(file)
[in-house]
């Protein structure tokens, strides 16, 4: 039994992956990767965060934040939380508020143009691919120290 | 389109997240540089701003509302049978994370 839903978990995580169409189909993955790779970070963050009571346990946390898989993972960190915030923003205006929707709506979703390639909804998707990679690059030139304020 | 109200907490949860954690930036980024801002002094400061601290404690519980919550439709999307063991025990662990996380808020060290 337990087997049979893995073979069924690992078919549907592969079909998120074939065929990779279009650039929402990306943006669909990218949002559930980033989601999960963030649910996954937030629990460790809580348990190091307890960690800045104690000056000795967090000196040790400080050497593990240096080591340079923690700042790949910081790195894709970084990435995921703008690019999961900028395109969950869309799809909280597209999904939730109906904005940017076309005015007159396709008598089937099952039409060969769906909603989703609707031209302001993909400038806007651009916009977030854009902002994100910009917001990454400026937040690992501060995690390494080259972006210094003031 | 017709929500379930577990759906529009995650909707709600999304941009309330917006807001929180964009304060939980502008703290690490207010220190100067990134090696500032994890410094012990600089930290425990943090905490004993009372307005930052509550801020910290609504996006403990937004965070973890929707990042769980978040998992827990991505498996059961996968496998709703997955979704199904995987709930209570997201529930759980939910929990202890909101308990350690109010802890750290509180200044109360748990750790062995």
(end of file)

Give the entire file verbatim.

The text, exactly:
[in-house]
């Protein structure tokens, strides 16, 4: 039994992956990767965060934040939380508020143009691919120290 | 389109997240540089701003509302049978994370 839903978990995580169409189909993955790779970070963050009571346990946390898989993972960190915030923003205006929707709506979703390639909804998707990679690059030139304020 | 109200907490949860954690930036980024801002002094400061601290404690519980919550439709999307063991025990662990996380808020060290 337990087997049979893995073979069924690992078919549907592969079909998120074939065929990779279009650039929402990306943006669909990218949002559930980033989601999960963030649910996954937030629990460790809580348990190091307890960690800045104690000056000795967090000196040790400080050497593990240096080591340079923690700042790949910081790195894709970084990435995921703008690019999961900028395109969950869309799809909280597209999904939730109906904005940017076309005015007159396709008598089937099952039409060969769906909603989703609707031209302001993909400038806007651009916009977030854009902002994100910009917001990454400026937040690992501060995690390494080259972006210094003031 | 017709929500379930577990759906529009995650909707709600999304941009309330917006807001929180964009304060939980502008703290690490207010220190100067990134090696500032994890410094012990600089930290425990943090905490004993009372307005930052509550801020910290609504996006403990937004965070973890929707990042769980978040998992827990991505498996059961996968496998709703997955979704199904995987709930209570997201529930759980939910929990202890909101308990350690109010802890750290509180200044109360748990750790062995």